If you feel you have been wrongfully terminated or if you are experiencing retaliation in the workplace, please get in touch with one of the experienced employment law attorneys at Blumenthal Nordrehaug Bhowmik De Blouw LLP.

California Patent Attorney Loses Discrimination and Wrongful Termination Suit

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A patent attorney, Geneva Lai, claiming wrongful termination recently lost her lawsuit against Silicon Valley firm LegalForce RAPC. The wrongful termination suit was tossed by a California judge. The attorney claims she was fired for challenging an allegedly biased revenue requirement that was imposed on women working at the Firm. After hearing the arguments, Santa Clara Superior Court Judge James L. Stoelker ruled in favor of the Defendant, noting that the law firm stated they had fired the attorney, in part, for creating a fake client.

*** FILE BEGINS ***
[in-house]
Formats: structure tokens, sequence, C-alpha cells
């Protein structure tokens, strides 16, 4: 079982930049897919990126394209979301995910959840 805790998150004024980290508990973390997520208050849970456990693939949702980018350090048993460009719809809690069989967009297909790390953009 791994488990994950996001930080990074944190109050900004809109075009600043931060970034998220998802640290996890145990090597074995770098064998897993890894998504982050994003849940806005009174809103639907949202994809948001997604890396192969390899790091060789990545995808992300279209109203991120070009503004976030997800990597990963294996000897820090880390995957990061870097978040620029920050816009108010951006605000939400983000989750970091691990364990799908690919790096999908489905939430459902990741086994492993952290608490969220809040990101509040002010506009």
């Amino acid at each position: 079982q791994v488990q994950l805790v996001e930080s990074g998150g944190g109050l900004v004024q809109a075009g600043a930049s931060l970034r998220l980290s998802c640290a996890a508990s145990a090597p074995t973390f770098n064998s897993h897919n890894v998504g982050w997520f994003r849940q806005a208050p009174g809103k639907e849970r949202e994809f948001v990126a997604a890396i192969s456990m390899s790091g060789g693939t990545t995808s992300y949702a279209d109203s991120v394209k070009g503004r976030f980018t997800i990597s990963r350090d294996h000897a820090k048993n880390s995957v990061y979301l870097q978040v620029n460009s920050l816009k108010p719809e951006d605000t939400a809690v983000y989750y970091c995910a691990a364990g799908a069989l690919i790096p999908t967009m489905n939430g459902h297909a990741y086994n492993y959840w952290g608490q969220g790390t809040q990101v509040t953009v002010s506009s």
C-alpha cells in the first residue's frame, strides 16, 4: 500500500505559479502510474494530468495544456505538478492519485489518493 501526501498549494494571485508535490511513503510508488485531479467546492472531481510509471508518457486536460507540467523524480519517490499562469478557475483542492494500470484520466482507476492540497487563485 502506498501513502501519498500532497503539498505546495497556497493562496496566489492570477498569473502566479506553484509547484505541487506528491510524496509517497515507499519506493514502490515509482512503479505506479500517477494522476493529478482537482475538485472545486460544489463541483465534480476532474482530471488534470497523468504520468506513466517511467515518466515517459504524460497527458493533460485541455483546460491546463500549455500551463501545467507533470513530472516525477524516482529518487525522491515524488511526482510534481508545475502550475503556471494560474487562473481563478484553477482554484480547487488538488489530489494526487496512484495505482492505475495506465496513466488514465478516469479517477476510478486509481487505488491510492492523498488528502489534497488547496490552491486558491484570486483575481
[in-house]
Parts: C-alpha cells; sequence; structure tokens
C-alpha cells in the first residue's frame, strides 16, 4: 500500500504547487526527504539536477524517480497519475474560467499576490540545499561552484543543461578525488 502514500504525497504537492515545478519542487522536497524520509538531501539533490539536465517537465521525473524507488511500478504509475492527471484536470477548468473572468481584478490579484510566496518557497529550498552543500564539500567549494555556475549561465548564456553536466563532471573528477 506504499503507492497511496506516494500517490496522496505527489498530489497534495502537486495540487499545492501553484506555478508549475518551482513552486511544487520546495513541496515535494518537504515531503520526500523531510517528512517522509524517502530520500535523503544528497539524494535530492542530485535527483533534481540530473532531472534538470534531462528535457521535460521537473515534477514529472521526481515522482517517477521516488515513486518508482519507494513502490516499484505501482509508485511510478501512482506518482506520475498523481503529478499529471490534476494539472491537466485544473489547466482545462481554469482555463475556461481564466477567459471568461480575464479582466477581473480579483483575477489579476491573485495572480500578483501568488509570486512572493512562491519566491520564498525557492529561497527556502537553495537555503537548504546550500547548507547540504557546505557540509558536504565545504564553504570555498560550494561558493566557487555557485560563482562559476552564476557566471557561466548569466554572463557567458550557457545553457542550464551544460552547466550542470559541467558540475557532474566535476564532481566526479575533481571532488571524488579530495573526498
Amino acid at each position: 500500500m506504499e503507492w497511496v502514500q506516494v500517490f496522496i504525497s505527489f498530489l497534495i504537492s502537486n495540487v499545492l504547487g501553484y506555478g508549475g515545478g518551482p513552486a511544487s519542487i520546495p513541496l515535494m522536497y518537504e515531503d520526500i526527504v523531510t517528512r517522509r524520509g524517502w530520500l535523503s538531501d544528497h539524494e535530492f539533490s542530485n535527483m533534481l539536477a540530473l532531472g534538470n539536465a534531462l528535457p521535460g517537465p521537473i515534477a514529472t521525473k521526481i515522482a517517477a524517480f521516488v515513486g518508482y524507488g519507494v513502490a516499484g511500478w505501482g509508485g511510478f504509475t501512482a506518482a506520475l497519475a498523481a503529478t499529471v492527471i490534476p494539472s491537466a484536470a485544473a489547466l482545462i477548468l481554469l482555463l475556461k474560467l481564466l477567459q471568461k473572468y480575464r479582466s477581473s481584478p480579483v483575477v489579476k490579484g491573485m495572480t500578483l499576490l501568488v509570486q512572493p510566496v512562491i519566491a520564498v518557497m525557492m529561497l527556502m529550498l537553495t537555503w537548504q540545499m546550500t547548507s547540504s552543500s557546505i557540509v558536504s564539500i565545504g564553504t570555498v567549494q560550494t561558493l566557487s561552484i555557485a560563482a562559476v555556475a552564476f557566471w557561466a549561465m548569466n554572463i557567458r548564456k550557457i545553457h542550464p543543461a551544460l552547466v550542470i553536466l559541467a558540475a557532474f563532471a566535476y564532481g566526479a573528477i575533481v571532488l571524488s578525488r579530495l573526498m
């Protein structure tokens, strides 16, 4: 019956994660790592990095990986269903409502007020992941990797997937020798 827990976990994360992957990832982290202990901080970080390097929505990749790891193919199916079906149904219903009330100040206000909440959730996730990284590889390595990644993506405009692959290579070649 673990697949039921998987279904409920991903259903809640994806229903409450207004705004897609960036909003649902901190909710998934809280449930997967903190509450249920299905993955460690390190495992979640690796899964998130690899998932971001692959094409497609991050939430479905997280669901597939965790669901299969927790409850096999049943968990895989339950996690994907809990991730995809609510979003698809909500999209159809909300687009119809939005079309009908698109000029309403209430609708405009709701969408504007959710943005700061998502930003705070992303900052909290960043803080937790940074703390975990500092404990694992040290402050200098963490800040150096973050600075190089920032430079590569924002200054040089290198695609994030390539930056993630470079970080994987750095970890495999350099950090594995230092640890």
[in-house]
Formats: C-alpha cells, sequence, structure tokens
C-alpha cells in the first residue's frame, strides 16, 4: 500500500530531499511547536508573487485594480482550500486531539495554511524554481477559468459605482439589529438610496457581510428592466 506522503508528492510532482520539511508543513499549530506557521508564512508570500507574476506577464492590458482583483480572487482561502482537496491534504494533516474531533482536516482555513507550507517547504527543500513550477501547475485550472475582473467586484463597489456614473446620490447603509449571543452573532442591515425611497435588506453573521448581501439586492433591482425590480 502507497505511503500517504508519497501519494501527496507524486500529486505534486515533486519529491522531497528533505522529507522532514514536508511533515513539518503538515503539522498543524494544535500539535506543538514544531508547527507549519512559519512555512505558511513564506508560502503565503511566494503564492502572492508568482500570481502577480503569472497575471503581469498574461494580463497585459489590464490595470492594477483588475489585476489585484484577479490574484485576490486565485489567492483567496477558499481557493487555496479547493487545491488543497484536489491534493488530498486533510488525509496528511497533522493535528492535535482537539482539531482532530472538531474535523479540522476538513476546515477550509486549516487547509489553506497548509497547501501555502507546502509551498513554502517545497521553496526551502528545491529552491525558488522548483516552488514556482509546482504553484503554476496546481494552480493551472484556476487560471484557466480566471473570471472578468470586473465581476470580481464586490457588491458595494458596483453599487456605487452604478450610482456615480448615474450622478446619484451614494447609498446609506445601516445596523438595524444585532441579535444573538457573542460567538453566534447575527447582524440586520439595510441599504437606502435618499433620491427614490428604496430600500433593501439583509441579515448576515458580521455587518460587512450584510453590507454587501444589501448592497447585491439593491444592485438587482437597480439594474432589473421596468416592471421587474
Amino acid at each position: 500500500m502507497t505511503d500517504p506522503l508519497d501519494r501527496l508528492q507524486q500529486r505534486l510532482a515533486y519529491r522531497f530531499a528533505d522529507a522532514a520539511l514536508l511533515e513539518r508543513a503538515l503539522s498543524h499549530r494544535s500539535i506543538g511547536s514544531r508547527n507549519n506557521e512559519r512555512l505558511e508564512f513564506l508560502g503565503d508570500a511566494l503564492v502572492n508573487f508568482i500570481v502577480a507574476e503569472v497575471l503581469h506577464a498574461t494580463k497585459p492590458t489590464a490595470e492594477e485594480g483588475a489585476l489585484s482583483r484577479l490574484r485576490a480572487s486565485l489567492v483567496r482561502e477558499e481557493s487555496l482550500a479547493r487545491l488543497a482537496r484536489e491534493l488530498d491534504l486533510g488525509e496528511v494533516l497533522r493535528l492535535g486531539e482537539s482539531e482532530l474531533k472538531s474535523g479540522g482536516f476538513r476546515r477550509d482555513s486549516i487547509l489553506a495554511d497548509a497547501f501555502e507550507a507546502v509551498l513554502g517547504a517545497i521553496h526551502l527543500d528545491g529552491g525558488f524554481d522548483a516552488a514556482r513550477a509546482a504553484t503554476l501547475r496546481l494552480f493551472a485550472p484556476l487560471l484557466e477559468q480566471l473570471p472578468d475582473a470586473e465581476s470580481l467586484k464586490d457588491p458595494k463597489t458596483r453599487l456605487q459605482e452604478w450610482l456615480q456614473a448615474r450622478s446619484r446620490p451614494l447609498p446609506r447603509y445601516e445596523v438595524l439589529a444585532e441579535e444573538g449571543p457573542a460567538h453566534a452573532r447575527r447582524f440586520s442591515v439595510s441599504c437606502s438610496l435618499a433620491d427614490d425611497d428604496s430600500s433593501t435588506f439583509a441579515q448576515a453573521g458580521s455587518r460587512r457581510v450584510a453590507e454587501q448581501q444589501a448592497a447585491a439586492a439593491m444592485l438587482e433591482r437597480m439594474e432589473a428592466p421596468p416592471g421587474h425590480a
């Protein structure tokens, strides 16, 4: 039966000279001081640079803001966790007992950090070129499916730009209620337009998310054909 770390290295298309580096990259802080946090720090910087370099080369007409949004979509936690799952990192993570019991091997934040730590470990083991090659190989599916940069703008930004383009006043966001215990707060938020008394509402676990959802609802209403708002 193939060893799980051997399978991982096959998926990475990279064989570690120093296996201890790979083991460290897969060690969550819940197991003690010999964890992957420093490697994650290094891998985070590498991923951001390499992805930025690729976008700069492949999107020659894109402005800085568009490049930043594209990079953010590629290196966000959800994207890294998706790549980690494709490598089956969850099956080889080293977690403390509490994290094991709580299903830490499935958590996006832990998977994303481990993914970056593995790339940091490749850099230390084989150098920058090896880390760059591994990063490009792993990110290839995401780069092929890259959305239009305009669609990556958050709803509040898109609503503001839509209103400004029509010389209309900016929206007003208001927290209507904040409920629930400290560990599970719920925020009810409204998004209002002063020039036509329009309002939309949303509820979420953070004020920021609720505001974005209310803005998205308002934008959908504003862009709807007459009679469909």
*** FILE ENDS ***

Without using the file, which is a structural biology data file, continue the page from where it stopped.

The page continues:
The judge issued a written tentative decision before the hearing, but after hearing oral arguments during the June 26th hearing, he stated the matter needed additional consideration. On Friday, the judge dismissed the plaintiff’s gender discrimination claims, retaliation claims and wrongful termination claims.

According to court documents, the firm hired Lai as a patent attorney in September of 2015. The Firm had three others working in their patent department at the time: Raj Abyhanker (law firm principal), Laura Figel, and Oscar Au. Abhyanker met with the team in April 2016 and advised Lai and Figel they would need to start finding their own clients. According to LegalForce, Lai failed to meet the new revenue requirement, so they ended her employment. There were also questions about a client that Lai said she had secured.

The judge noted that there was an investigation regarding whether or not Lai made up a client that ended up hitting the target goal set by the Firm. The judge noted that when an employee is attempting to “game the system” in that way, it’s hard to ignore.